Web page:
I agree with you on TBBT; I have a love/hate relationship with it. There are a lot of lazy jokes in there (the ones that rely on stereotypes) that aren't necessary to the plot. But I love the actors, and when the show gets it right, it’s hilarious.
13. jerec84
Well said. Community and Parks and Rec are two of my favourite TV shows at the moment... counting down to October 19, which has been moved to February. I did try watching Big Bang Theory once but couldn't get into it.
Tony B.
14. TBGH
TBBT is one of my favorite comedies of all time. When I watch sitcoms (which is rarely) I don't watch for an accurate portrayal of real people. On Everybody Loves Raymond the mother was nothing but a collection of all the worst Jewish/Italian mother stereotypes and it was hilarious. Same here. Sitcoms about well-balanced people are rarely funny (the only exception I can think of was the Cosby Show and I'm not sure how that would hold up on a rewatch). Yes the main characters in the show have social problems. And absolutely they make fun of stereotypes. But anyone who is watching sitcoms and basing their opinions on a group of people off of them is already a lost cause.

As for the other shows on here, I've tried both and don't find either remotely entertaining, but then I didn't like The Office either.
Tony B.
15. Edgewalker81
Big Bang is awesome. Don't be so sensitive.

It shows how weird some nerdy things can be, which is accurate. It also shows them as all being super smart, just socially inept at times. Which is accurate for some people. It's a funny show, not mean spirited at all and if you don't watch it, you should.

Sample Line:

"You are now one of the great traitors in history. Like Judas, Brutus and Rupert Murdoch."

"What did Rupert Murdoch do?"

"He owns Fox and they canceled Firefly."

This is a show FOR nerds.

Get off your high horse and check it out.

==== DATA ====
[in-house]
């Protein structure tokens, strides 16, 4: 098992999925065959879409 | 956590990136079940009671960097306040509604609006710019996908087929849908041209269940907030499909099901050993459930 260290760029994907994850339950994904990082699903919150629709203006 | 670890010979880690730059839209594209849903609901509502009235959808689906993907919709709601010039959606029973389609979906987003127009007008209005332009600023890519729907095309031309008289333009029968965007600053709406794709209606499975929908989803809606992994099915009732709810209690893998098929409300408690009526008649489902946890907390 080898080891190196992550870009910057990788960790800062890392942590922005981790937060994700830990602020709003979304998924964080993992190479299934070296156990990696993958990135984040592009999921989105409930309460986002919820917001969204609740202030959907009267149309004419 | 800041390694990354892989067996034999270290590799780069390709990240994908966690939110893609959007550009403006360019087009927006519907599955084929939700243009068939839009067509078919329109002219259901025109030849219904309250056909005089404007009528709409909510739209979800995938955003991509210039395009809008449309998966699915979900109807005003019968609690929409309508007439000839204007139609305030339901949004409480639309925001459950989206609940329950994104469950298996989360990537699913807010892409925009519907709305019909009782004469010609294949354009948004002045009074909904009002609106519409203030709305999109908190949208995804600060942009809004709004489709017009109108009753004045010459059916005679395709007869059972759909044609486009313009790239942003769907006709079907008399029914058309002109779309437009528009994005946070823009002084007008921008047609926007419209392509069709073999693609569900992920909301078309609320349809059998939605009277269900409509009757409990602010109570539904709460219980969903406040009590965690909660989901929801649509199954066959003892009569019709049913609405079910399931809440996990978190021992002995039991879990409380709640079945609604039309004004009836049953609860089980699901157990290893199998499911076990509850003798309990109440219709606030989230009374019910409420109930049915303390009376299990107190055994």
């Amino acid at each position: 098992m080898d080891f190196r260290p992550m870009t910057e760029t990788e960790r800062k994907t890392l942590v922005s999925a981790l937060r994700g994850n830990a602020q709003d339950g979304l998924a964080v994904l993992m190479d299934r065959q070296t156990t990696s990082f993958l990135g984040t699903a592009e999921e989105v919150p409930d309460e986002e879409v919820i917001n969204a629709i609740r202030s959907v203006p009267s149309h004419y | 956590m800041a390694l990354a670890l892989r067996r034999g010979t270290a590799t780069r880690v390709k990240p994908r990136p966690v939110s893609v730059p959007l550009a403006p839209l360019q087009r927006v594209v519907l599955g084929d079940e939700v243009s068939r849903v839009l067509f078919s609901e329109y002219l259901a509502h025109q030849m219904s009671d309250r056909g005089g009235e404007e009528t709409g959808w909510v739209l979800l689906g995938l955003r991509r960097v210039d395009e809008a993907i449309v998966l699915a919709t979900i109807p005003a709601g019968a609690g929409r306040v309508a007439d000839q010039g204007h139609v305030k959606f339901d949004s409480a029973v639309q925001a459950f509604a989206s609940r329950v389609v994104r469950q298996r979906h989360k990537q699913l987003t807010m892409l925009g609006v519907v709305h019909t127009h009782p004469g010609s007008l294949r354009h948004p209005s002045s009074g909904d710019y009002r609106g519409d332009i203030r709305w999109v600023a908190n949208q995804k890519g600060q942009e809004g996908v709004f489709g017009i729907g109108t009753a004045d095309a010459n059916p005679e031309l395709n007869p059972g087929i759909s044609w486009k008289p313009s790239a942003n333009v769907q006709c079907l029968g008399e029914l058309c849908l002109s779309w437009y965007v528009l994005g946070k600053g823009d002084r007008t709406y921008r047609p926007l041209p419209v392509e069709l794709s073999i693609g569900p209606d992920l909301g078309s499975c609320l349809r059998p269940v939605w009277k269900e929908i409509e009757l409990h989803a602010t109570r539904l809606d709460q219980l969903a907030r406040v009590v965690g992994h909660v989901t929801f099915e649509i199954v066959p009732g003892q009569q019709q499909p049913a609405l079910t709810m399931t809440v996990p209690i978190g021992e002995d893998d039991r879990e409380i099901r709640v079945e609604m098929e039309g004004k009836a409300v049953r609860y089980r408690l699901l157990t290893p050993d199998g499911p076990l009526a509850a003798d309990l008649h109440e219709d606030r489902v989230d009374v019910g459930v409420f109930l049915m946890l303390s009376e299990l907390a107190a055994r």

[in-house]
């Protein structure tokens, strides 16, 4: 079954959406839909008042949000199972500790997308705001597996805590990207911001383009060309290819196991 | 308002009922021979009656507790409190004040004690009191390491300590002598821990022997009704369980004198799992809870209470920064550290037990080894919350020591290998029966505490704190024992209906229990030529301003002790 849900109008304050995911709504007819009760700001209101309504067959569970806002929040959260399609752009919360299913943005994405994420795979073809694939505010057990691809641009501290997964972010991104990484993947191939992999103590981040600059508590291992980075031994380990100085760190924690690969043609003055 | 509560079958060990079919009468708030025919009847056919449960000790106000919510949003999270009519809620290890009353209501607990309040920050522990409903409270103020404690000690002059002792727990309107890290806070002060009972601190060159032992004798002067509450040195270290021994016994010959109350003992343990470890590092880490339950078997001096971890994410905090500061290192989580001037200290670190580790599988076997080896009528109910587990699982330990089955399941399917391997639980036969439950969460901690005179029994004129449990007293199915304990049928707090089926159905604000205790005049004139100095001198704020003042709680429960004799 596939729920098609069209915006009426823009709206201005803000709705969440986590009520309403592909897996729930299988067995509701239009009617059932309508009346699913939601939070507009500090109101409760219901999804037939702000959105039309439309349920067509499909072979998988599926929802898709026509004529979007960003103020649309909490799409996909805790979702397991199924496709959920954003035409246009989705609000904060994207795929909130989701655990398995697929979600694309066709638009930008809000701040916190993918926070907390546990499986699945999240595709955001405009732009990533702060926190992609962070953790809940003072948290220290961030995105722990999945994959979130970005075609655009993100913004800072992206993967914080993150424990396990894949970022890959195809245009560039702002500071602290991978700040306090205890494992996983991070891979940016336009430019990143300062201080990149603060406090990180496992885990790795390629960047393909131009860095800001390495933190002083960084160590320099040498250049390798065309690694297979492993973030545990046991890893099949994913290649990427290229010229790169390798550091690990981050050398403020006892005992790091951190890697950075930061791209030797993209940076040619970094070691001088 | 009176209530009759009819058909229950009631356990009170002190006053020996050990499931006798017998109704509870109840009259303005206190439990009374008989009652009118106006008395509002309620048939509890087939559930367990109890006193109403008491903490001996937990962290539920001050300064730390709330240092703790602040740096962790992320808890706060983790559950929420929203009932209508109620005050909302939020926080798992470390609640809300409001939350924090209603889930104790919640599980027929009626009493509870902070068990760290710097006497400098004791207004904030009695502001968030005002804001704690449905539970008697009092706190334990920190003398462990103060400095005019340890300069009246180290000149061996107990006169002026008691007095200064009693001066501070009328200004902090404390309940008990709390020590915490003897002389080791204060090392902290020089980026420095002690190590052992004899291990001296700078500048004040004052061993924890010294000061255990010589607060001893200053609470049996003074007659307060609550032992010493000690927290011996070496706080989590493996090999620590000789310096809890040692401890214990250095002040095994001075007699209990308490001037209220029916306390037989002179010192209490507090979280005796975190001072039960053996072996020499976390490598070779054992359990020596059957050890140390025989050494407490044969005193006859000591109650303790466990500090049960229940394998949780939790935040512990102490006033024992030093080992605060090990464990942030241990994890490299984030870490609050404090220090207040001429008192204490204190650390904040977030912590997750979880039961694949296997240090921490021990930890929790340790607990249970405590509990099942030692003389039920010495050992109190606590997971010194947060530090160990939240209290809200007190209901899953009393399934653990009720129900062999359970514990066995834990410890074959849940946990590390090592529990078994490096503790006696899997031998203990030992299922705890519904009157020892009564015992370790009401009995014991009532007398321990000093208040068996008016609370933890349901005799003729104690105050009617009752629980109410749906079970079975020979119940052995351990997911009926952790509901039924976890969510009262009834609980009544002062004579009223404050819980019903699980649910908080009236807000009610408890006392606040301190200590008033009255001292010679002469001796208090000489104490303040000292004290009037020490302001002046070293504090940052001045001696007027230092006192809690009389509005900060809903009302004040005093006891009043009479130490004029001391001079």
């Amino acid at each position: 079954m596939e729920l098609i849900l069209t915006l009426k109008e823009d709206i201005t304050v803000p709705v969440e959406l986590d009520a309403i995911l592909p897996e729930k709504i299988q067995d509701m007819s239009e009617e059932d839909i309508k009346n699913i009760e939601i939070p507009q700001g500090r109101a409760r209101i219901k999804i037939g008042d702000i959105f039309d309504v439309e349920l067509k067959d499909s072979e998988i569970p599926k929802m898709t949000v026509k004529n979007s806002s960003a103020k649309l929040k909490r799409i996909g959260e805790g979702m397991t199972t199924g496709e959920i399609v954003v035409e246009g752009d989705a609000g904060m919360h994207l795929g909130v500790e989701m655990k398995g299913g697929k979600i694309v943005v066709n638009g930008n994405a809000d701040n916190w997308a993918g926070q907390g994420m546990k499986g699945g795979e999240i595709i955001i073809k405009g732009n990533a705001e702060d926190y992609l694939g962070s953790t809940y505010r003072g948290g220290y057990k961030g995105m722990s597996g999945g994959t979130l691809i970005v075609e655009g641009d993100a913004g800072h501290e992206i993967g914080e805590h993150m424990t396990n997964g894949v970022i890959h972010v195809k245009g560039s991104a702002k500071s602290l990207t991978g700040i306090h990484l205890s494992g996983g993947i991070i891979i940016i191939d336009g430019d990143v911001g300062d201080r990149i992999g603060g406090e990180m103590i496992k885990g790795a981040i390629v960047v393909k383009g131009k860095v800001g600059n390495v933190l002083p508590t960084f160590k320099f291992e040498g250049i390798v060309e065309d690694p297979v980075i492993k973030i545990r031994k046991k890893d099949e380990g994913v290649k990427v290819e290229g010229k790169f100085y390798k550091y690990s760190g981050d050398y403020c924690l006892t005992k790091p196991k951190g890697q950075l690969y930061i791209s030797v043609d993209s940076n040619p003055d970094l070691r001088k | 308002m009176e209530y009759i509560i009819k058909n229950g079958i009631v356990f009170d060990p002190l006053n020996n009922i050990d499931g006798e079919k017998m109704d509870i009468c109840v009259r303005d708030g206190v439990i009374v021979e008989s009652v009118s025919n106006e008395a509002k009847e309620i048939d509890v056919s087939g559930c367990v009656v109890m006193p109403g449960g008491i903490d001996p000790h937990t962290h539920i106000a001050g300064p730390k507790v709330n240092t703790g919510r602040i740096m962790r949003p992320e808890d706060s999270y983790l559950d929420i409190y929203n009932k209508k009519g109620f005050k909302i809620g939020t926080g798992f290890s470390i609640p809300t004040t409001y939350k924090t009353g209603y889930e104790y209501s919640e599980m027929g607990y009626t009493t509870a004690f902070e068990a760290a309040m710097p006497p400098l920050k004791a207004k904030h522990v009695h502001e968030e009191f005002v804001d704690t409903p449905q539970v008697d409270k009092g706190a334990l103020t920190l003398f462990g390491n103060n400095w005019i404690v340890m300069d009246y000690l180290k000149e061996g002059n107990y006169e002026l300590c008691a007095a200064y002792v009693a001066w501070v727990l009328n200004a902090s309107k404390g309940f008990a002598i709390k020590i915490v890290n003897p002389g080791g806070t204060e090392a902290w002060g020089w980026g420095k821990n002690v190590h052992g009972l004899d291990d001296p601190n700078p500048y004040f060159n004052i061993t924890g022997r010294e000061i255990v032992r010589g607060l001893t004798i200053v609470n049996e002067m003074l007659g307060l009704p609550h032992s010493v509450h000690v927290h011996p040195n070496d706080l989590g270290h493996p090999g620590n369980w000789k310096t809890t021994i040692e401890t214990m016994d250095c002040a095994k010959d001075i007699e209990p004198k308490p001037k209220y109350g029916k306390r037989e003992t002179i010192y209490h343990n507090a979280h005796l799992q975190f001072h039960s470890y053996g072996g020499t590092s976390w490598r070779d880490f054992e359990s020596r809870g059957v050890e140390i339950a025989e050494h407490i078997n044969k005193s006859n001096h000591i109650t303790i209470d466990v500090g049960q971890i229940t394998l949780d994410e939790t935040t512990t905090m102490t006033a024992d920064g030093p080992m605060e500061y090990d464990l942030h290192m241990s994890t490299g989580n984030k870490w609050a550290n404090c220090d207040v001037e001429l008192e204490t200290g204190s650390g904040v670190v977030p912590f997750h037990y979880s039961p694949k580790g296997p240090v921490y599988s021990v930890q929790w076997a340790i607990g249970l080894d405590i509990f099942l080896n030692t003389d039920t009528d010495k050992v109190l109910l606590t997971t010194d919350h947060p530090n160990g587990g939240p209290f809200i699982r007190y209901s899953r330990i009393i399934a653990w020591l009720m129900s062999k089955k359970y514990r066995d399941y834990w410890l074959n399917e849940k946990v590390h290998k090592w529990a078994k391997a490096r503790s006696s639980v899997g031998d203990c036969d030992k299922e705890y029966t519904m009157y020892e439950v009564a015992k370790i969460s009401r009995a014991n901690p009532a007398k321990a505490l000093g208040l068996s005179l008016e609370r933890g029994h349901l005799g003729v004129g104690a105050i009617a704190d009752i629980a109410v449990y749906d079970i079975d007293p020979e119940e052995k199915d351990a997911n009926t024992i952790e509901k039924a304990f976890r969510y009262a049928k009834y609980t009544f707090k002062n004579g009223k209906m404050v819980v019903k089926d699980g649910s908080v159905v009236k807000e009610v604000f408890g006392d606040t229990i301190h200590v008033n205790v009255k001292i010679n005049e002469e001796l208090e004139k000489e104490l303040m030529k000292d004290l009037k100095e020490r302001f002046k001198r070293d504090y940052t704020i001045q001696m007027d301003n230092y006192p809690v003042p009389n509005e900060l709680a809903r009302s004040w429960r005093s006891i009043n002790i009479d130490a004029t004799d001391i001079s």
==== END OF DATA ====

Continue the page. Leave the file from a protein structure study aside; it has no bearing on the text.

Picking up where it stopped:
16. Susurrin
I watch only one sitcom (not mentioned here),
I am going to follow my inner Abed and guess Cougartown.

As far as what the audience thinks or doesn't think about the show I'm watching...I have to say I don't care. Why does it matter if other people laugh at a nerd joke for the wrong reason? That kind of over-sensitivity sucks the fun out of anything.
Tony B.
17. KMK
My wife and I started watching TBBT in syndication. She's not into nearly as many geeking things as I am. Some of the jokes go right past her. Where as there are many stereotypes on the show, there are also jsut as many geeky/nerdy inside jokes that a lot of people don't get.
It's like when we watch Supernatural. The aliases that Sam and Dan use, my wife an I look at each other and wonder if the college kids know which band the rock stars are in that they use. That's an example of Eric Kripke blowing a kiss to all the classic rock fans. TBBT does teh same thing to those with "Geeky" Interests.
To quote a classic movie: "Lighten up Francis"
Alex Brown
18. AlexBrown
@jerec and TBGH: Community is frakking awesome, and Parks & Rec is really nothing at all like The Office. It dropped that mimic about halfway through the first season, and by the second it was its own individual show. Try dropping in for this season, TBGH. They are firing on all cylindars right now. As for Community, I'll be celebrating October 19th on February 7th.
Evan Langlinais
19. Skwid
Almost every time I see reviews of tBBT, I see a whole lot of projection going on.

I say it's worth watching.
Rob Rater
20. Quasarmodo
Big fan of both Community and Parks & Rec. I passed on Big Bang initially, but have since come around and have added it to my list of shows to catch up on from the beginning. So far I've just seen bits and pieces, and it looks decently funny. A buddy of mine loves it, but then he also loves How I Met Your Mother, which I've also seen bits and pieces of, but it has yet to get a single laugh out of me.
Alex Brown
21. AlexBrown
@KMK and Quasarmodo: I discovered TBBT in syndication last winter and thought enjoyed the geeky humor, so I caught up with the earlier seasons. By the time I got to the newest seasons my love for it had waned. Seems like the more it has grown, the crasser and meaner it's gotten.

I tried HIMYM a few times, but other than Neil Patrick Harris (he and David Burtka are my real life OTP) it hasn't appealed to me.
Alan Courchene
22. Majicou